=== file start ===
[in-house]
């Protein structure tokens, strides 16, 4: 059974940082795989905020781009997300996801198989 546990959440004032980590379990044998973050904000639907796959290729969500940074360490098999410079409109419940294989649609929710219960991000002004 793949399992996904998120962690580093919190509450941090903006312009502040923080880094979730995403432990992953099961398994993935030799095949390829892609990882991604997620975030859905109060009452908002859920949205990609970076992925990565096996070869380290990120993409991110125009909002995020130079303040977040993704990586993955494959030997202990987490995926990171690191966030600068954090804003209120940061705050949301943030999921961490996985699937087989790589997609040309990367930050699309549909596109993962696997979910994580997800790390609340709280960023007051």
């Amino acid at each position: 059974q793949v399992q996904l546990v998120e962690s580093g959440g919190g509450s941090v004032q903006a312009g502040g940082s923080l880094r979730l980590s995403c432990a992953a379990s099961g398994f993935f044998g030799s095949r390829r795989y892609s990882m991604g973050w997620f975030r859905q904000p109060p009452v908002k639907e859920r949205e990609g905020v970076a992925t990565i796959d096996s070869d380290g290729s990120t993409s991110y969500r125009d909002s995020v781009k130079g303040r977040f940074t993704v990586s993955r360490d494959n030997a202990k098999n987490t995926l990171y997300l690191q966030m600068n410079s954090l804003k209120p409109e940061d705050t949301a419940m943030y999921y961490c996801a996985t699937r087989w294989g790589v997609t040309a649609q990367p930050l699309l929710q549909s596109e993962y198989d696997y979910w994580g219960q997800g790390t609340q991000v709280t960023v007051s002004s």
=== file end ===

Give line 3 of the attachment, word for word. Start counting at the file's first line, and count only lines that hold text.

């Amino acid at each position: 059974q793949v399992q996904l546990v998120e962690s580093g959440g919190g509450s941090v004032q903006a312009g502040g940082s923080l880094r979730l980590s995403c432990a992953a379990s099961g398994f993935f044998g030799s095949r390829r795989y892609s990882m991604g973050w997620f975030r859905q904000p109060p009452v908002k639907e859920r949205e990609g905020v970076a992925t990565i796959d096996s070869d380290g290729s990120t993409s991110y969500r125009d909002s995020v781009k130079g303040r977040f940074t993704v990586s993955r360490d494959n030997a202990k098999n987490t995926l990171y997300l690191q966030m600068n410079s954090l804003k209120p409109e940061d705050t949301a419940m943030y999921y961490c996801a996985t699937r087989w294989g790589v997609t040309a649609q990367p930050l699309l929710q549909s596109e993962y198989d696997y979910w994580g219960q997800g790390t609340q991000v709280t960023v007051s002004s």